As cash transfers of this type are in practice financed by various public means, changes in A are not budget balanced. Moreover, recall that A can be kept if the agent finds a job. For these two reasons, ceteris paribus, A generates less disincentives to look for a job than b. Let us start by analyzing the effect of a cash transfer in the [BM]. Consider Fig. 7, where all the functions and the parameters are those of Table 1. It shows the effect of providing a cash transfer to the agent for each possible budget-balanced level of b. For this purpose, we compare two cases: (1) the only income of the agent is b (the continuous line) and (2) on top of b, the agent receives a transfer A = 10, i.e. 10% of w (the dashed line). Both curves intersect when b is close to 15 (i.e. a gross replacement rate of 15%). Above this level, providing cash to the unemployed decreases her expected probability of finding a job. When b is zero or low enough (up to 15), providing cash to the agent increases her probability of finding a job. In this case, subsistence is only guaranteed by a relatively high level of effort a. Then providing cash reduces a to an extent that more than compensates the standard negative effect of the cash transfer on s. This is no more true when b is under but sufficiently close to the subsistence level. Then the effort a needed to reach the threshold cmin is mild and the impact of providing cash on a does no more outweigh its effect on s.
We now check whether the above numerical properties are robust in two senses. First, Fig. 7 has been derived for a cash transfer of 10. Its qualitative properties hold true as long as the transfer to wage ratio A/w is at most equal to 0.35. As A/w increases from zero, the range of b values for which rising A enhances exits becomes smaller. Second, we check whether Fig. 7 remains valid for extensions [FE], [FM], and [SWO]. The parameterization for each model is the one used in Section 4.1. Fig. 8 shows the results. The intuition is the same as before.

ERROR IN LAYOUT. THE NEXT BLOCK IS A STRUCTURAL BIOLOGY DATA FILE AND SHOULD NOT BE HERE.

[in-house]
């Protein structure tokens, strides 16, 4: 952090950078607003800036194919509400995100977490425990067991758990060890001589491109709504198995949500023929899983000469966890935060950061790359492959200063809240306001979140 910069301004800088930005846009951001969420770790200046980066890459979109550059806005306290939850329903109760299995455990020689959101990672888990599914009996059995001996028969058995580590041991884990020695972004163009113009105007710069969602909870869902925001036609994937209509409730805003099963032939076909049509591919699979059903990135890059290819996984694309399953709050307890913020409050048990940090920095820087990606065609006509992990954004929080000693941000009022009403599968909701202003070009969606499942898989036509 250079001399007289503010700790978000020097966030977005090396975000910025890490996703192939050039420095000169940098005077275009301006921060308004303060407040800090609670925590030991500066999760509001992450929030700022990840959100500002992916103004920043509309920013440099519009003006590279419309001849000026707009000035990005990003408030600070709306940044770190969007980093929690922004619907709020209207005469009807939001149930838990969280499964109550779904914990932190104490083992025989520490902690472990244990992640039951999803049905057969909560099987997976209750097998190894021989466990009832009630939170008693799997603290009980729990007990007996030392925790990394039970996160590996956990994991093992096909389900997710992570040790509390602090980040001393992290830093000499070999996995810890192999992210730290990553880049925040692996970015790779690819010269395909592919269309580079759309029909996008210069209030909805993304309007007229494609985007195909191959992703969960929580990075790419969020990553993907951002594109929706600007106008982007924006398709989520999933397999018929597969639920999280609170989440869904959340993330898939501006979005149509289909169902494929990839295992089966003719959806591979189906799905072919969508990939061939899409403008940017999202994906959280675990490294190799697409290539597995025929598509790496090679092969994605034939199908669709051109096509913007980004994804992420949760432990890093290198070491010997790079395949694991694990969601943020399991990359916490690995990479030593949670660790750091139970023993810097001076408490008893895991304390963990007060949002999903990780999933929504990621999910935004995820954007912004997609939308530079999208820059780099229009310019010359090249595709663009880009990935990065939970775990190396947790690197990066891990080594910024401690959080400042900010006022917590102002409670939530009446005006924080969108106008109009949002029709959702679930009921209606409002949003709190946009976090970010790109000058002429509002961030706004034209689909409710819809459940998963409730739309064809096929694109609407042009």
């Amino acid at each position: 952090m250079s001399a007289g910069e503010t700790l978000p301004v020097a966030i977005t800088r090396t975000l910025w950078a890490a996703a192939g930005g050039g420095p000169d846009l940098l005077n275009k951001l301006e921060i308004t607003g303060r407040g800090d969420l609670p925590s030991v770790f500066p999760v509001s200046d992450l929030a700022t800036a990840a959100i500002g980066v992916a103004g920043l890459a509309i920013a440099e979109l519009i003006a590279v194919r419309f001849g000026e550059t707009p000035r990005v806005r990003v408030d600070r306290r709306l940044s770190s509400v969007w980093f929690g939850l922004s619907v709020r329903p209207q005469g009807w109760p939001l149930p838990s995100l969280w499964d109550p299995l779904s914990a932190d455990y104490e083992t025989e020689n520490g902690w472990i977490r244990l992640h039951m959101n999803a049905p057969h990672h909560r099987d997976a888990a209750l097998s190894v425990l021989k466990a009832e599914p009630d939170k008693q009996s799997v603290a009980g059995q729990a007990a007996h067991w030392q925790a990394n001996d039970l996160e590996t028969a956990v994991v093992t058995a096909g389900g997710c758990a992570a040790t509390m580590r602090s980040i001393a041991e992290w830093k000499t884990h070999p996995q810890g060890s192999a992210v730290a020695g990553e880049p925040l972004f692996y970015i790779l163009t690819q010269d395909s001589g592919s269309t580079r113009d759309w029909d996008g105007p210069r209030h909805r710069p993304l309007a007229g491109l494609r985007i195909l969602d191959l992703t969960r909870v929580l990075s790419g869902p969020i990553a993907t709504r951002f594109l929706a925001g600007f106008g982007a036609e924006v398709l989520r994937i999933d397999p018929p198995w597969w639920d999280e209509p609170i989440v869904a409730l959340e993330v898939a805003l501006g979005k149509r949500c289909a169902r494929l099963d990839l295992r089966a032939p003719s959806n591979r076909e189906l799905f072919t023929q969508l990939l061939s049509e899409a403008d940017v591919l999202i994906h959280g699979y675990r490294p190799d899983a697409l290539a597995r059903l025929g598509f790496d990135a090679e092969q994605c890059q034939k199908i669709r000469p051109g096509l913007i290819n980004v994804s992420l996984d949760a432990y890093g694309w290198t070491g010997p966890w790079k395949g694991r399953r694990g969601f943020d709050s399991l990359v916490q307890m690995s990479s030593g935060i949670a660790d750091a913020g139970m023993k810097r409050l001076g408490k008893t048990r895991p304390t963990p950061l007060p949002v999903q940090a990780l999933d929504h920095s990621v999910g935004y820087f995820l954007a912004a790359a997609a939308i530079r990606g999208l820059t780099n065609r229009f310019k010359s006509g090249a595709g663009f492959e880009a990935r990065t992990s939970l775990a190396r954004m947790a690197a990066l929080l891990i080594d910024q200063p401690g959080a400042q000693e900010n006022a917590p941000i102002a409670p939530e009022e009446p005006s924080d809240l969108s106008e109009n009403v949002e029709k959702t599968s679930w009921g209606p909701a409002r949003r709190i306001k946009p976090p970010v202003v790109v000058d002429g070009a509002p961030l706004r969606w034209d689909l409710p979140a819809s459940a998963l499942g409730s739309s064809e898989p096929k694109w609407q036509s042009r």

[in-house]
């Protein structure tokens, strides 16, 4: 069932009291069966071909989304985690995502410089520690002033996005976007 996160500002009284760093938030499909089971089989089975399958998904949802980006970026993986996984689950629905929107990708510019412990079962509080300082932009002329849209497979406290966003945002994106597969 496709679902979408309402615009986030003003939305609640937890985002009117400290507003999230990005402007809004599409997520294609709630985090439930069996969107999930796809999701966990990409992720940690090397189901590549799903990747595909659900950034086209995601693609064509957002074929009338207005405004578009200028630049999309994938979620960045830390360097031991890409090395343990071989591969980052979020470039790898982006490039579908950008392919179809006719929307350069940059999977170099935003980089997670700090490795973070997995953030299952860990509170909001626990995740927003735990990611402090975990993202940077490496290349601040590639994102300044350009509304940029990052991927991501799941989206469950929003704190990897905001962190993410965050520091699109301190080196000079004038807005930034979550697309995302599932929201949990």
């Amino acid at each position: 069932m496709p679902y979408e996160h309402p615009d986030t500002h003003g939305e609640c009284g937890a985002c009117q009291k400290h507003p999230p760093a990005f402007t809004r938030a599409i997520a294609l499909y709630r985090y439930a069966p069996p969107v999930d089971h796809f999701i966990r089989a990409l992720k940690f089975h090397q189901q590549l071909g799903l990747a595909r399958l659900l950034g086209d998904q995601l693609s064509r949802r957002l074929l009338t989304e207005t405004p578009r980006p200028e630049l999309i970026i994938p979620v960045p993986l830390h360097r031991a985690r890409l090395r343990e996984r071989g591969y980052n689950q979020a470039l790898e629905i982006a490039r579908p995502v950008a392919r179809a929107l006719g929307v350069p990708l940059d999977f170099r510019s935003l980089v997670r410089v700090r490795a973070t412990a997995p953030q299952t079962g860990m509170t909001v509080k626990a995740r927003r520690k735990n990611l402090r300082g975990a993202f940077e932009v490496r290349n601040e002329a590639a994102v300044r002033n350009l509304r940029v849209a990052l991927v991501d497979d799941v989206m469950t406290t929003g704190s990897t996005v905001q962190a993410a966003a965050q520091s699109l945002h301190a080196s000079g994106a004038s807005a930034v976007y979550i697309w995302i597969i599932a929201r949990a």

Our findings are consistent with the empirical evidence surveyed in the introduction. When the level of b is zero (or low), providing cash increases the probability of finding a job (Franklin, 2018; Barrientos and Villa, 2015; Banerjee et al., 2017; Mesén Vargas, 2018). Instead, when the level of b is higher, providing cash increases expected duration in unemployment (Chetty, 2008; Card et al., 2007; Basten et al., 2014).
4.3 Optimal level of b
This section characterizes and quantifies b*, the optimal level of b. In particular, we analyze the effects of cmin and g(a) on b*. Finally, we compare the value of b* obtained in the [BM] with the one in the [SM].
Appendix A.2 shows that in the setting [BM], b* is characterized by the following Baily–Chetty formula:
Its interpretation is standard. The LHS of the equation is equal to the marginal gain of b through consumption smoothing. The RHS captures the moral hazard costs of benefit provision due to behavioral responses. Compared to the standard model [SM], our baseline model [BM] introduces two new components into this formula: cmin and g(a). The effect of cmin on b* turns out to be ambiguous. The presence of g(a) introduces a margin of self-insurance, which, everything else equal, lowers the level of b*.16
Fig. 2 displays different indicators. “Gross RR*” is the optimal gross replacement rate, b*/w, where in the simulations, w = 100. “Net RR*” is the optimal net replacement rate, b*/(w - τ).
Fig. 2 indicates that the optimal gross replacement rate is, in most cases, between 0.55 and 0.72. Several other studies have computed the optimal value of b in different contexts. They tend to find replacement rates close to 0.50–0.60 (see for instance Pavoni, 2007; Chetty, 2008).